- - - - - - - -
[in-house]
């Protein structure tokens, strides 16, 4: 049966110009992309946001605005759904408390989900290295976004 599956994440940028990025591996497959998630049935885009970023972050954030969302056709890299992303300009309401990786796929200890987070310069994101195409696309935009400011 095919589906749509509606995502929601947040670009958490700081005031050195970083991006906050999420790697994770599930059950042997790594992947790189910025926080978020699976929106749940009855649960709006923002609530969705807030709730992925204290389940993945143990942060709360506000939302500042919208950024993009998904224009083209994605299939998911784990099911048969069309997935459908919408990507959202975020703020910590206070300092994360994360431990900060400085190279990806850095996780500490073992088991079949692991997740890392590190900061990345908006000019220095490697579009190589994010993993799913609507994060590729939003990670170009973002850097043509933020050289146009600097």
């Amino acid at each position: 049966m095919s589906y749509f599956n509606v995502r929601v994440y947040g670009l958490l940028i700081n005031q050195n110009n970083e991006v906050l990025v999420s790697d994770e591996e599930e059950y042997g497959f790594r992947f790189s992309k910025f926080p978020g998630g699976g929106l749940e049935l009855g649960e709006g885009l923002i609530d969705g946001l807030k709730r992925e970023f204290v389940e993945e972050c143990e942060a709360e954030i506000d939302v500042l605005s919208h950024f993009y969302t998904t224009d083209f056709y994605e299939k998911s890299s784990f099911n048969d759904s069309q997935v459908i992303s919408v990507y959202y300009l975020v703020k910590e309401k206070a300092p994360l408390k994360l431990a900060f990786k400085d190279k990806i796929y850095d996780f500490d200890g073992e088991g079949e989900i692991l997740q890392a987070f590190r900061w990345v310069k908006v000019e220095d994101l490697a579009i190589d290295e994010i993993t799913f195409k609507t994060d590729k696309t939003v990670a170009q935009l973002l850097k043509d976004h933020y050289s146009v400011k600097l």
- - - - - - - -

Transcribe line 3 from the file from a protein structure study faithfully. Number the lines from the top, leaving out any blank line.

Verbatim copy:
């Amino acid at each position: 049966m095919s589906y749509f599956n509606v995502r929601v994440y947040g670009l958490l940028i700081n005031q050195n110009n970083e991006v906050l990025v999420s790697d994770e591996e599930e059950y042997g497959f790594r992947f790189s992309k910025f926080p978020g998630g699976g929106l749940e049935l009855g649960e709006g885009l923002i609530d969705g946001l807030k709730r992925e970023f204290v389940e993945e972050c143990e942060a709360e954030i506000d939302v500042l605005s919208h950024f993009y969302t998904t224009d083209f056709y994605e299939k998911s890299s784990f099911n048969d759904s069309q997935v459908i992303s919408v990507y959202y300009l975020v703020k910590e309401k206070a300092p994360l408390k994360l431990a900060f990786k400085d190279k990806i796929y850095d996780f500490d200890g073992e088991g079949e989900i692991l997740q890392a987070f590190r900061w990345v310069k908006v000019e220095d994101l490697a579009i190589d290295e994010i993993t799913f195409k609507t994060d590729k696309t939003v990670a170009q935009l973002l850097k043509d976004h933020y050289s146009v400011k600097l």